But even so, this blog only gets out a little bit of the dialogue running through my head. I’ve recently joined Facebook, too. It’s neat, that Facebook community thing. I can keep in touch with my family all over the country. I can see pictures and video from them. I get to hear from my brother in Atlanta more than twice a year. I can witness my Marine cousin’s decline into complete assholery while he’s stationed in Iraq. On Facebook, I can even get out a few more of the thoughts in my head. I can moan about the Redwings signing Todd Bertuzzi, or make fun of myself when I screw up something simple (like, you know, trying to print a document and continually hitting the “Save” button instead). With all its features, though, Facebook is still limiting. It’s not a place where I feel comfortable posting a running dialogue. Instead, I have to save up those issues and spew them all over my poor boyfriend when I get home from work. “And then, oh then she had the nerve to say she was in line first, when clearly, I was.” Mind you, my boyfriend is a champ at putting up with my incredibly long-winded tales. I know it’s not easy.
As a result, I considered Twitter. 140 characters seemingly built exactly for the commentary running through my head daily. I looked into it and was discouraged for a long while. There seemed to be two Twitter camps – those who simply posted the tweets about their thoughts, day, etc., and though Twitter does have direct messaging capabilities, people still use regular tweets a sort of community instant messenger, re-tweeting and commenting on every other tweet they follow. If you’ve ever “followed” a person on Twitter, you’ll find that the twitter streams from those in Camp 2 can get awfully annoying. You can have a twitterer post a dozen “tweets” on their feed responding to other people they follow and thus their twitter stream becomes a bunch of one-sided comments to comments about which you have no clue. For example, from twittergeek’s twitter stream (all, completely fictitious names, by the way):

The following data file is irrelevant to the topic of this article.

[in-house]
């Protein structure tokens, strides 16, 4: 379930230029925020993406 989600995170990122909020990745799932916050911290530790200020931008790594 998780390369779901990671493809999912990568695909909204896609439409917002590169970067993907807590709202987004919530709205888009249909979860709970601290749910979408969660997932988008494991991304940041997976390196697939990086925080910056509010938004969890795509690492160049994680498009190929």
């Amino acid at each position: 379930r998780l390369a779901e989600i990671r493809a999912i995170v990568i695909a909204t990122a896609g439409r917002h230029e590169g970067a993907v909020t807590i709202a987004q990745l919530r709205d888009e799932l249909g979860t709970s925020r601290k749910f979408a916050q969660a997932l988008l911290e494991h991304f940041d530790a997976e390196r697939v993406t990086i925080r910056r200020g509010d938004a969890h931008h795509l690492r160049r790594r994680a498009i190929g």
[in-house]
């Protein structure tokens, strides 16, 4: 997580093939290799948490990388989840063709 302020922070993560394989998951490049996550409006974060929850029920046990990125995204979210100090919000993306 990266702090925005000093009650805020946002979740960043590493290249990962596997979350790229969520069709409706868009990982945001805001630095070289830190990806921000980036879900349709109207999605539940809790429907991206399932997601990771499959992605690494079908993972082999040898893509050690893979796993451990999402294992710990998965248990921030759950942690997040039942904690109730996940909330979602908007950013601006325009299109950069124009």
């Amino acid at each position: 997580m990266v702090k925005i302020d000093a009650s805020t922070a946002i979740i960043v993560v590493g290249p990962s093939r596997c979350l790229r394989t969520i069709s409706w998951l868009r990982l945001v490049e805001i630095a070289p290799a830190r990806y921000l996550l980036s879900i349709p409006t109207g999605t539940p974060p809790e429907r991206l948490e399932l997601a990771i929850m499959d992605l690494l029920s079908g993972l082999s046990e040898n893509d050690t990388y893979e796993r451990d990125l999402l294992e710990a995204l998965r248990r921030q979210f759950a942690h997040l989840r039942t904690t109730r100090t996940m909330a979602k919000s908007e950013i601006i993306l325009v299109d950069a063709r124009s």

@twittergal: Right on, sister!
@twitternut: I know! I can’t believe that happened either!
@twitterbum: Have you tried honey and toilet paper?
An on an on. And if you’re like me, you’re like, dude, what on earth was happening that they suggested honey and toilet paper? So you click over to see @twitterbum’s feed, but it’s been a few hours so twitterbum’s feed is exactly the same!
@twitternerd: Purple and itchy!
@twitterpal: I think that’s tomorrow.
@twitteruser: That’s what @twitterdoctor said!
Gah!! It’s an endless click-through maze and you’ll never get to know for what condition you would use honey and toilet paper. What’s worse is that twitterers can also automatically update their Facebook pages with their twitter steam. One of my FB friends did this and my Facebook homepage ended up being 50 daily tweets from them and I couldn’t get to the *actual* Facebook updates from my other friends and family. Sadly, I had to block that person’s posts just to restore sanity to my Facebook page. Based on this phenomenon, I pretty much left Twitter alone for a while.
Recently, though, I found a few twitter feeds that seemed more like Camp #1, just a running commentary on thoughts and interests of the day. The longer I followed those twitter feeds, the more I liked it. The more I thought I finally found an outlet for my daily commentary. It’s a place where I can post the updates of my saga with Home Depot’s online service program. I can spew about the ridiculousness of how I walked the short distance to the cafeteria for only two things and forgot one of them by the time I got there. A place where I can bore everyone or no one at all with the fact that today there were three dead birds outside my office window and what the heck is up with that?
Oh, Twitter, will you help me move my vocal verbosity to the interwebs instead of to the ears of my patient, loving boyfriend? I promise I won’t use it as an IM feed and stick to the really boring 140-character updates of which no one but me cares. And when I see articles like the one about Kentucky, I’ll save it for my blog and not Twitter.